COVID-19

How has Vietnam been so successful at containing COVID-19?

Jonathan Head Apr 23, 2020
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Motorists wearing face masks ride on a busy road in Hanoi on April 23, 2020, as Vietnam eased its nationwide social isolation effort. Nhac Nguyen/AFP via Getty Images
COVID-19

How has Vietnam been so successful at containing COVID-19?

Jonathan Head Apr 23, 2020
Motorists wearing face masks ride on a busy road in Hanoi on April 23, 2020, as Vietnam eased its nationwide social isolation effort. Nhac Nguyen/AFP via Getty Images
HTML EMBED:
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Vietnam acted quickly when the first COVID-19 cases were reported in late January, stopping flights, eventually closing the border with China and launching a nationwide information campaign with slick video messages and posters.

The country has had just 268 confirmed infections and no deaths reported. The government is now relaxing tight restrictions.

It’s worth noting that Vietnam is a one-party, communist state, with an intrusive security apparatus, which is informed promptly of any possible infections, and enforces quarantine, even on entire districts, to stop them from spreading. The country also has an efficient local administration with was instrumental in helping curb the spread of COVID-19.

Vietnam has been unable to replicate the mass testing carried out by Germany and South Korea. Its health system is poorly resourced and would have been quickly overwhelmed by a more serious outbreak.

COVID-19 Economy FAQs

How many people are flying? Has traveled picked up?

Flying is starting to recover to levels the airline industry hasn’t seen in months. The Transportation Security Administration announced on Oct. 19 that it’s screened more than 1 million passengers on a single day — its highest number since March 17. The TSA also screened more than 6 million passengers last week, its highest weekly volume since the start of the COVID-19 pandemic. While travel is improving, the TSA announcement comes amid warnings that the U.S. is in the third wave of the coronavirus. There are now more than 8 million cases in the country, with more than 219,000 deaths.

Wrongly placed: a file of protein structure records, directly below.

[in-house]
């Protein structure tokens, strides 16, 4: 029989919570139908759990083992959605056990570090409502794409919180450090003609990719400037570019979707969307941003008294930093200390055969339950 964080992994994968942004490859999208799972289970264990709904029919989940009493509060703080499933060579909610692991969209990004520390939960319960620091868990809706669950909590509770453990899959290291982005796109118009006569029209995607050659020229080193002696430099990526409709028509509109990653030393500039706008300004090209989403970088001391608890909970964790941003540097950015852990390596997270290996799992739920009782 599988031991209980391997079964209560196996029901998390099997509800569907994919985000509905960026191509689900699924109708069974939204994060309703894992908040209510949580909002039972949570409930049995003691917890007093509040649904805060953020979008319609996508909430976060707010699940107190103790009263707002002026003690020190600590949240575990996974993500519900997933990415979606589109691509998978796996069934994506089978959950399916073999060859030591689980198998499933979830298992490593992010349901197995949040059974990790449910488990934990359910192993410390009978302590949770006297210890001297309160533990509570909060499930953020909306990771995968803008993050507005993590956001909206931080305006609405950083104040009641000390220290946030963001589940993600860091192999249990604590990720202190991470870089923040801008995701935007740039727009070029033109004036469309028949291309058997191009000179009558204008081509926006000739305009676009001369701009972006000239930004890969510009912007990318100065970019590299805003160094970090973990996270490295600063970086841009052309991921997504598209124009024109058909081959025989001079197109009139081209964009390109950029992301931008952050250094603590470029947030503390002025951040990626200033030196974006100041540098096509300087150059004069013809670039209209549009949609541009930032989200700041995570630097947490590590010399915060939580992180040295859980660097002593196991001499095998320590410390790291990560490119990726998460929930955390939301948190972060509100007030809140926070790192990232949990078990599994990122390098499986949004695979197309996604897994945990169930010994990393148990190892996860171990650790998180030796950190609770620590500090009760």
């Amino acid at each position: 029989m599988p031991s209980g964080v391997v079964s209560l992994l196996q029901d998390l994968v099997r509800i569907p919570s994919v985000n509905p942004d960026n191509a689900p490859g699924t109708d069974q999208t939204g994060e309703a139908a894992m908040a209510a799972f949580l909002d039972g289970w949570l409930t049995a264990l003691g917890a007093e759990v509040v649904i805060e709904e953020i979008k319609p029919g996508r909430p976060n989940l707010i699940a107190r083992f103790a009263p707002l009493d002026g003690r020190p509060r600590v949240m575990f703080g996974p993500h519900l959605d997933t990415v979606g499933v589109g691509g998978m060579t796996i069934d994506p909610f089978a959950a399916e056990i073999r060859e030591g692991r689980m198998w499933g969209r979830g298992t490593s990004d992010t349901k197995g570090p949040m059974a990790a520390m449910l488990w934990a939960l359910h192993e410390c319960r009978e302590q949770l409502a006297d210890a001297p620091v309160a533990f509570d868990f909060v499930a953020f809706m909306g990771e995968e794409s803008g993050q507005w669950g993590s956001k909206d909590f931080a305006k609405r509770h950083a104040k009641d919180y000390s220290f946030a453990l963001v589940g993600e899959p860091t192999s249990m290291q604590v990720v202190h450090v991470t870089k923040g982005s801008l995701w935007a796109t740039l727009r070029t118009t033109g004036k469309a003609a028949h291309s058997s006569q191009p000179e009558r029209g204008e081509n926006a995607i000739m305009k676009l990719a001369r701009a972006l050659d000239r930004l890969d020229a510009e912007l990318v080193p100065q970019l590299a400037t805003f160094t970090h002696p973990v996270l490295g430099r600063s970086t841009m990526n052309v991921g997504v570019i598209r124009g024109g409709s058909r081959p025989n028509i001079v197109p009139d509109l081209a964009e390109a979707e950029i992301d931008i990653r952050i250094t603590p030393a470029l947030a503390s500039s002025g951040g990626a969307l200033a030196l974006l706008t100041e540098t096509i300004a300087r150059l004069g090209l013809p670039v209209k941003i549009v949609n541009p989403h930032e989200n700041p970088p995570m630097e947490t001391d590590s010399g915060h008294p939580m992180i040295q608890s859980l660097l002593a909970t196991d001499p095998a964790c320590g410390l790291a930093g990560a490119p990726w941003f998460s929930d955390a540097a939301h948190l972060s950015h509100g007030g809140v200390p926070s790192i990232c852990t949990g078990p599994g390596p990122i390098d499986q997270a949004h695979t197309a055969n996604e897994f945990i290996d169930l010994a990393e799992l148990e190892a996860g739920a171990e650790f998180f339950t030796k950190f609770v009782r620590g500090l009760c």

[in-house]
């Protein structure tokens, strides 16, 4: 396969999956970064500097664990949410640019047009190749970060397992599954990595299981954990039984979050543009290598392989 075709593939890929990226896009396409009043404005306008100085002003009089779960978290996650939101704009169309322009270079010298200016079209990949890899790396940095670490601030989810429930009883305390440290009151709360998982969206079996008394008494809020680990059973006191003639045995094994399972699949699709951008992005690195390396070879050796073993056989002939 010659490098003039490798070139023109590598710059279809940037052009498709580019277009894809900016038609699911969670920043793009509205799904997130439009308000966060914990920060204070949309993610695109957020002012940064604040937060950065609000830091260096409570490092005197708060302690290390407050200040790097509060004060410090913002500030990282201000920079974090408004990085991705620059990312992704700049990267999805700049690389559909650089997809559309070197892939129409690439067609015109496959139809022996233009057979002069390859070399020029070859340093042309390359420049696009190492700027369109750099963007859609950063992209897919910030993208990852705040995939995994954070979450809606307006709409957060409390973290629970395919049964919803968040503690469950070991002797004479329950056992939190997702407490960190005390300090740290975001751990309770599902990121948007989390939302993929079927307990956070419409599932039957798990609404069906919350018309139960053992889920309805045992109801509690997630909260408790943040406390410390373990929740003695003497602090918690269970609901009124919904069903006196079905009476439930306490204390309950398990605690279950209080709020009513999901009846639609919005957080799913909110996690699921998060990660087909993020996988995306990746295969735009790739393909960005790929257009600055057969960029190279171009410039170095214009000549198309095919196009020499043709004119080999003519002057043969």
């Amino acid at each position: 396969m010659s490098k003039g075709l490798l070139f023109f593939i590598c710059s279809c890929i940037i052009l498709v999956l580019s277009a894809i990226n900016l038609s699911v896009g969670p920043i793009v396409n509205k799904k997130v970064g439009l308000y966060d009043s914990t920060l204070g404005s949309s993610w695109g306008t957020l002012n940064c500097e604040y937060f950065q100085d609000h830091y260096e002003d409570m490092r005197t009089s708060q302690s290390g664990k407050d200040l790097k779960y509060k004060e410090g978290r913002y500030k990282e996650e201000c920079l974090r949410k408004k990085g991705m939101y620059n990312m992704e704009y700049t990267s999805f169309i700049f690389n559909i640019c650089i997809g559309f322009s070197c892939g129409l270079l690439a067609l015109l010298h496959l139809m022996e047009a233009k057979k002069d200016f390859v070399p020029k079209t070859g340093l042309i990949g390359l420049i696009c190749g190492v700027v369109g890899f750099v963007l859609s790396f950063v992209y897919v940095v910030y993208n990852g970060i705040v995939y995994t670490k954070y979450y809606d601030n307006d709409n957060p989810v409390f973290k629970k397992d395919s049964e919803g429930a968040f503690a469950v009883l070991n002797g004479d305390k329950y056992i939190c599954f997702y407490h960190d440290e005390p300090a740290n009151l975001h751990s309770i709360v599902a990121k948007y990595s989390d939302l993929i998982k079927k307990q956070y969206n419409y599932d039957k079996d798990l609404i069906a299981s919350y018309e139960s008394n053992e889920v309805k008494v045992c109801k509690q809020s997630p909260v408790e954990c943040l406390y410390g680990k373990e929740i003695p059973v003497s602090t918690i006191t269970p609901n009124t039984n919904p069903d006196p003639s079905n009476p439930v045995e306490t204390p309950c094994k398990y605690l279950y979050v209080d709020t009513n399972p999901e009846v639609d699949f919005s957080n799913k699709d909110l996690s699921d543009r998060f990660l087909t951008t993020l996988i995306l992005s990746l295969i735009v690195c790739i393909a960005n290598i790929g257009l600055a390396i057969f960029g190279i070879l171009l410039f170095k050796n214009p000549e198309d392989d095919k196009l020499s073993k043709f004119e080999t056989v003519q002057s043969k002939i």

How are Americans feeling about their finances?

Nearly half of all Americans would have trouble paying for an unexpected $250 bill and a third of Americans have less income than before the pandemic, according to the latest results of our Marketplace-Edison Poll. Also, 6 in 10 Americans think that race has at least some impact on an individual’s long-term financial situation, but Black respondents are much more likely to think that race has a big impact on a person’s long-term financial situation than white or Hispanic/Latinx respondents.

Find the rest of the poll results here, which cover how Americans have been faring financially about six months into the pandemic, race and equity within the workplace and some of the key issues Trump and Biden supporters are concerned about.

What’s going to happen to retailers, especially with the holiday shopping season approaching?

A report out recently from the accounting consultancy BDO USA said 29 big retailers filed for bankruptcy protection through August. And if bankruptcies continue at that pace, the number could rival the bankruptcies of 2010, after the Great Recession. For retailers, the last three months of this year will be even more critical than usual for their survival as they look for some hope around the holidays.

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